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Re: beta@ feedback mailing list?

From: Johan Corveleyn <jcorvel_at_gmail.com>
Date: Mon, 15 May 2017 14:37:12 +0200

On Thu, May 11, 2017 at 4:03 PM, Jacek Materna <jacek_at_assembla.com> wrote:
> On Thu, May 11, 2017 at 10:14 AM, Stefan Sperling <stsp_at_elego.de> wrote:
>> On Thu, May 11, 2017 at 01:04:01AM +0200, Johan Corveleyn wrote:
>>> How do other ASF projects do this actually? Forums, presence in other
>>> online places, more modern website look and feel, ...?
>>
>> They use github :)
>
>
> On Thu, May 11, 2017 at 1:04 AM, Johan Corveleyn <jcorvel_at_gmail.com> wrote:
>> On Tue, May 9, 2017 at 3:32 PM, Jacek Materna <jacek_at_assembla.com> wrote:
>>> Just observing from afar, in my opinion the root of what you are
>>> trying to achieve here ties more to a lack of 'modern' collaboration.
>>> If we want to engage the community/users more (expand the
>>> IB/participation sphere - new - users) I would also explore
>>> alternative mediums (versus email). One of the reasons Github has been
>>> so successful in making git an overwhelming force has little to do
>>> with git itself. They made the process easy, rewarding and exciting to
>>> contribute as a user.
>>>
>>> An approachable UX leads to more engagement - every time. I think it
>>> would be great if we had an army of excited users wanting to test new
>>> features. The product would benefit. Users in SaaS for example always
>>> enjoy being [volunteering] part of a "beta" program - there is
>>> something satisfying for users in it. On the flip-side "beta" program
>>> for on-premise "enterprise" products are rarely so.
>>>
>>> Adding ontop the beta@ ... If we can make the "beta" collaborative,
>>> more engaging for users I think its a real step forward towards an
>>> army.
>>
>> I think you've got a point here, Jacek. I can see that our general
>> UX-impression as a project / community comes across as dated. It would
>> be great if we could improve that UX, and make it more modern, if that
>> helps reaching a broader group of users to help us beta-testing etc
>> ... and increase enthousiasm for our upcoming release.
>>
>> Do you (or anyone) have any concrete suggestions (within reach of our
>> very limited resources, especially regarding volunteer time to spend
>> on it)? People that want to help with this?
>>
>> How do other ASF projects do this actually? Forums, presence in other
>> online places, more modern website look and feel, ...?
>>
>> --
>> Johan
>
> Thinking out loud here ...
>
> Idea here is to change incrementally, so we can: change tools, cannot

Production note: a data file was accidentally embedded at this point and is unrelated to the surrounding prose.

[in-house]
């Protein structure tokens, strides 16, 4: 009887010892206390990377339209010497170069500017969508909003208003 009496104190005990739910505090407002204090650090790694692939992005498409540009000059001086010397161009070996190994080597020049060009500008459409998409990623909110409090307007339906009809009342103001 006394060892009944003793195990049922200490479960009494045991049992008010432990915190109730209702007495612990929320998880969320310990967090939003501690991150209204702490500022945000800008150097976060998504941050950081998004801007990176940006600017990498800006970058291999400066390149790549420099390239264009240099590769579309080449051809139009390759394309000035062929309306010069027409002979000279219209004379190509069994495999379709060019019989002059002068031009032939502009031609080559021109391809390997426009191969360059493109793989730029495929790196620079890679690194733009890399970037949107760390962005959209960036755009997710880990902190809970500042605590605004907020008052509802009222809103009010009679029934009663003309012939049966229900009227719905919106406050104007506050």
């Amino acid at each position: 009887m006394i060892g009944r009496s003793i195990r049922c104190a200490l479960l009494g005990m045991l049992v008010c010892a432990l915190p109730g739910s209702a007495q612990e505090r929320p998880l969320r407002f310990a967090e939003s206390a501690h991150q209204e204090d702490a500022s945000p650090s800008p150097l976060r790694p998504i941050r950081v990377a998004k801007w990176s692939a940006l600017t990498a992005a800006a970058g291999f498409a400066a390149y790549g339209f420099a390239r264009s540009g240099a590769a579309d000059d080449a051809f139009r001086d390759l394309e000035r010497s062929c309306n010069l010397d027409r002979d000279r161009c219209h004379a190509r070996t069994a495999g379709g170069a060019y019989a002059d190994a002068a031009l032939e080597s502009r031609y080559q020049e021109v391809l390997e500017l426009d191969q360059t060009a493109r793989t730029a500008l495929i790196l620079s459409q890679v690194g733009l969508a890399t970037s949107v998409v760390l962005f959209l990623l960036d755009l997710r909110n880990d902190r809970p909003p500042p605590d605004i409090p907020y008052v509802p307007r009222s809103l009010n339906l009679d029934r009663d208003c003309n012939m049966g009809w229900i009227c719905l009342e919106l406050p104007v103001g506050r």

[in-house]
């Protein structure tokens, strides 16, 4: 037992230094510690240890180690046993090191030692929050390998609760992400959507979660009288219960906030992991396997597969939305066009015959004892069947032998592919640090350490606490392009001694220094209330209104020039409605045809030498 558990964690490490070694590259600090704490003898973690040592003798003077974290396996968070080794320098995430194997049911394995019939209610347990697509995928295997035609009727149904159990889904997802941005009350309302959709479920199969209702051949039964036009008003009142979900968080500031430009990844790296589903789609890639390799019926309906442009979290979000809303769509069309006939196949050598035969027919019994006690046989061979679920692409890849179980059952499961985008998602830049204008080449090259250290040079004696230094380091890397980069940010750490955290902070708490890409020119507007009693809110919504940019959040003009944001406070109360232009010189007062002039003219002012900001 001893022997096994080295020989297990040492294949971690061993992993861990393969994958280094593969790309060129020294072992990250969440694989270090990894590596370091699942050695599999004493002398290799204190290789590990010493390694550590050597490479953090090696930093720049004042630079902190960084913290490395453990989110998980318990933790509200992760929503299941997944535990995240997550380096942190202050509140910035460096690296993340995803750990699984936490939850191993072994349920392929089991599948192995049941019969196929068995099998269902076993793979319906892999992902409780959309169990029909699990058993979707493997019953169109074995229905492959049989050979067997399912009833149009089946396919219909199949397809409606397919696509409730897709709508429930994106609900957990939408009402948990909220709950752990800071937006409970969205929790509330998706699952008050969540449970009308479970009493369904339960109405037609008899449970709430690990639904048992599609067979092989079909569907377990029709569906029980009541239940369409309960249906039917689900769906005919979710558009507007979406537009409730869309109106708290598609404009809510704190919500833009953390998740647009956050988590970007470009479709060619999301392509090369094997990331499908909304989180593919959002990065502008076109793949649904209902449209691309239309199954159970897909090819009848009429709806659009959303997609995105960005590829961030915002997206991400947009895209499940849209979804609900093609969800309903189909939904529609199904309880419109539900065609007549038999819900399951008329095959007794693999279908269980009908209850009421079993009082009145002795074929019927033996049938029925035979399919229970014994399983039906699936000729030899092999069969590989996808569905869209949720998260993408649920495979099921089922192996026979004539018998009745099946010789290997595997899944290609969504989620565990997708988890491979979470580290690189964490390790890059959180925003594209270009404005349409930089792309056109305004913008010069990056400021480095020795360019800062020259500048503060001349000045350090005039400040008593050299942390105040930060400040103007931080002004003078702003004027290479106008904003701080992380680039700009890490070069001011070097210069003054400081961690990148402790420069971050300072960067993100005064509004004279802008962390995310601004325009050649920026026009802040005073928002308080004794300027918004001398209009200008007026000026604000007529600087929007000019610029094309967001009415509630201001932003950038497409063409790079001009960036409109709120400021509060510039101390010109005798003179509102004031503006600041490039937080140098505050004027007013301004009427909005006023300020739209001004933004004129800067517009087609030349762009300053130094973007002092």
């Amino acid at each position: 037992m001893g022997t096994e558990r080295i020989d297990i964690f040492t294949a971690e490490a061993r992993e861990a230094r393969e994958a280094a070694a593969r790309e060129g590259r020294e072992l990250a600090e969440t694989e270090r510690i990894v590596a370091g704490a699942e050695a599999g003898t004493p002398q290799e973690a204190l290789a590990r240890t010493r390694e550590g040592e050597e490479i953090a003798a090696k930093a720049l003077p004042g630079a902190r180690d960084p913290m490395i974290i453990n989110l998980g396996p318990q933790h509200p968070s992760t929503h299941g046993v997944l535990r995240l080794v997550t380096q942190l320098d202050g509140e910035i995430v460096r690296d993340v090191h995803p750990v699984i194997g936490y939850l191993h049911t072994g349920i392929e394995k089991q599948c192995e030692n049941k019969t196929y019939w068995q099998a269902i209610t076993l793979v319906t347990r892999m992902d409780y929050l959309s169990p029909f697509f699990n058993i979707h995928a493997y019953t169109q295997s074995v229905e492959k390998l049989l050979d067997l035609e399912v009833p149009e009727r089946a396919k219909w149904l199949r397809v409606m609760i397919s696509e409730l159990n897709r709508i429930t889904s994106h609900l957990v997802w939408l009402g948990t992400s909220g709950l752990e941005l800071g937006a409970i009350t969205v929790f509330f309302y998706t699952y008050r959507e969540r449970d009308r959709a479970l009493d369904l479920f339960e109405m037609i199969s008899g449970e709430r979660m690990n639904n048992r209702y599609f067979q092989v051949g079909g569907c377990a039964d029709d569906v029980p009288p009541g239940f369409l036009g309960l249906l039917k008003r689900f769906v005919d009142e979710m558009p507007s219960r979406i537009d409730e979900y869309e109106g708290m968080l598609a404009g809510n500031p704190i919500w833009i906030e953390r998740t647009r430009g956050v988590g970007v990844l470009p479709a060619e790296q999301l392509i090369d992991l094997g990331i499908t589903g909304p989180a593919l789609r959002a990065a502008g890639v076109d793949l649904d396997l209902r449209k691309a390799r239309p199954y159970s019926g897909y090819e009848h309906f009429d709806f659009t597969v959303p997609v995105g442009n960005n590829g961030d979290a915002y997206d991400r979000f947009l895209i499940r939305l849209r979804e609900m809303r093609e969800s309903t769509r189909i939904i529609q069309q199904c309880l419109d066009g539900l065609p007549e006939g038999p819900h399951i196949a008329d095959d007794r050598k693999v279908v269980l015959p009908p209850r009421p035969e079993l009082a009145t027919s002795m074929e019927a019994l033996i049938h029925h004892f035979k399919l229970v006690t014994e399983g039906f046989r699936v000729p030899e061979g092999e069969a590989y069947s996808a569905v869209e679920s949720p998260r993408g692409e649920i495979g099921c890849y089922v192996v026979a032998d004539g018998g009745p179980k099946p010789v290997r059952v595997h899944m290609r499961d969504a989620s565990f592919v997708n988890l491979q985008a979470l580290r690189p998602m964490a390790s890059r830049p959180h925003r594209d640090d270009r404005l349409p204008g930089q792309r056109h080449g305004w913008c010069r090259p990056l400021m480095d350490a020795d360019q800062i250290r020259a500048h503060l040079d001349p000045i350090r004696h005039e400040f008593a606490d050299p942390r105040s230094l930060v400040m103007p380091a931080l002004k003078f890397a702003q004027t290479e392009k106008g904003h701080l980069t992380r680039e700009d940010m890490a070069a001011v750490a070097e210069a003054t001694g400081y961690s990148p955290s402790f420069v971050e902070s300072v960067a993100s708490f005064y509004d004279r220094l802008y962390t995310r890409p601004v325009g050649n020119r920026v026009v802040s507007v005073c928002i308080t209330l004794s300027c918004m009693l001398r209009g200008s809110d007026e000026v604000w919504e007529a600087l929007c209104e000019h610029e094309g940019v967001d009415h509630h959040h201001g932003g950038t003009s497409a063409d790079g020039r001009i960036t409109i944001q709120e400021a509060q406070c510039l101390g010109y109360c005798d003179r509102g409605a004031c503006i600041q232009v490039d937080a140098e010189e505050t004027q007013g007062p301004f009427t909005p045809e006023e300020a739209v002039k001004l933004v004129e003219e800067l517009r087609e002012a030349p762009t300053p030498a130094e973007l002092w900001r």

> impact work flow, limit effort and amplify our capabilities as a team.
>
> Lets consider the five main work flows:
> - reviewing a patch submission;
> - reviewing a (typically recent) commit;
> - reviewing a back-port nomination (from trunk to branches/1.9.x);
> - reviewing a patch to a vulnerability (this is done on private@).
> - beta/feedback release
>
> Focusing on #5 for this thread and knowing that apache projects cannot
> have mandatory infrastructure dependencies on third parties, in order
> to ensure the projects' long-term independence; projects may use
> third-party-hosted tools, but they may not rely on such tools - the
> projects always have to have a Plan B for in case the third party
> service goes down.
>
> If we wanted to try the "github" model - Assembla is more than happy
> to support the community with native SVN support for "collab".
>
> For the case of beta@ we've done this successfully before where we
> create a public area for users to discuss, comment on features, code,
> ideas for an upcoming release. It would be extremely simple to put
> 1.10 into a repo with blame/compare/pull request/protected directories
> capabilities along side ticket tracking for feedback.
>
> If the test is successful and we improve quality/feedback, it's a great win.
>
> I can also help get resources to move other channels such as the
> forums, public discussion around 1.10 - once we close on a date.
> Getting good engagement is not as easy as a forum - marketing is a
> very important axis to get results, especially if we want to reach
> audiences typically not involved, such as for example game artists who
> use SVN every day - plenty of persona's out there that are using SVN
> for its power, are non-technical but would love the opportunity to
> help shape the "latest" SVN release with feedback.
>
> I think a modern subversion website is a great idea. I could look at
> getting resources to help with that as well. Even a simple
> re-surfacing may be a great step.
>
> If nobody is allergic to it I could setup a hosted 1.10-beta and see
> what everyone has to say with a concrete dartboard to throw darts at -
> worst case we burn it down and/or get the idea train going.

Hi Jacek,

Thanks a lot for these suggestions. They are all constructive ideas,
but I think we'll have to chew a bit on them.

I certainly want us to make progress in these areas, but it might take
a while to discuss these things.
Just wanted to drop a quick note that this hasn't fallen on deaf ears ...

-- 
Johan
Received on 2017-05-15 14:37:45 CEST

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